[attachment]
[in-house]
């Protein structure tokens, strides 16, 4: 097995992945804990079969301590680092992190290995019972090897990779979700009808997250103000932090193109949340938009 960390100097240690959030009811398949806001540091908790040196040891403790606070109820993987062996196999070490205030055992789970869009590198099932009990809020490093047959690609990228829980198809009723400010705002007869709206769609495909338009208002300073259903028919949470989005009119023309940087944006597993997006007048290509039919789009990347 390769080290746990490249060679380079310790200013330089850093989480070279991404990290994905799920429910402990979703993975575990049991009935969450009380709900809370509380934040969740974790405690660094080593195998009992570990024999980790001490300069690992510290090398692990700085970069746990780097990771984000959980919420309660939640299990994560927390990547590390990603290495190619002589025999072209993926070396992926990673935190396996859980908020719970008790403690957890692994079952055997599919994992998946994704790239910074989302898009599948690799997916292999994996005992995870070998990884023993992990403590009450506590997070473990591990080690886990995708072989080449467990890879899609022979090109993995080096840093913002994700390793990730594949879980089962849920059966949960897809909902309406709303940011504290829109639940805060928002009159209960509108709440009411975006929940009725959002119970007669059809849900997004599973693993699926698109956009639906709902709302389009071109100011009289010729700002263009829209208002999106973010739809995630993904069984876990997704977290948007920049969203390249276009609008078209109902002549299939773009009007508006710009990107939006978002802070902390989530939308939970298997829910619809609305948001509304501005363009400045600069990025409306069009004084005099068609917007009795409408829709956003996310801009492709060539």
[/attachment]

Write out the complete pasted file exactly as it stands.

[in-house]
């Protein structure tokens, strides 16, 4: 097995992945804990079969301590680092992190290995019972090897990779979700009808997250103000932090193109949340938009 960390100097240690959030009811398949806001540091908790040196040891403790606070109820993987062996196999070490205030055992789970869009590198099932009990809020490093047959690609990228829980198809009723400010705002007869709206769609495909338009208002300073259903028919949470989005009119023309940087944006597993997006007048290509039919789009990347 390769080290746990490249060679380079310790200013330089850093989480070279991404990290994905799920429910402990979703993975575990049991009935969450009380709900809370509380934040969740974790405690660094080593195998009992570990024999980790001490300069690992510290090398692990700085970069746990780097990771984000959980919420309660939640299990994560927390990547590390990603290495190619002589025999072209993926070396992926990673935190396996859980908020719970008790403690957890692994079952055997599919994992998946994704790239910074989302898009599948690799997916292999994996005992995870070998990884023993992990403590009450506590997070473990591990080690886990995708072989080449467990890879899609022979090109993995080096840093913002994700390793990730594949879980089962849920059966949960897809909902309406709303940011504290829109639940805060928002009159209960509108709440009411975006929940009725959002119970007669059809849900997004599973693993699926698109956009639906709902709302389009071109100011009289010729700002263009829209208002999106973010739809995630993904069984876990997704977290948007920049969203390249276009609008078209109902002549299939773009009007508006710009990107939006978002802070902390989530939308939970298997829910619809609305948001509304501005363009400045600069990025409306069009004084005099068609917007009795409408829709956003996310801009492709060539």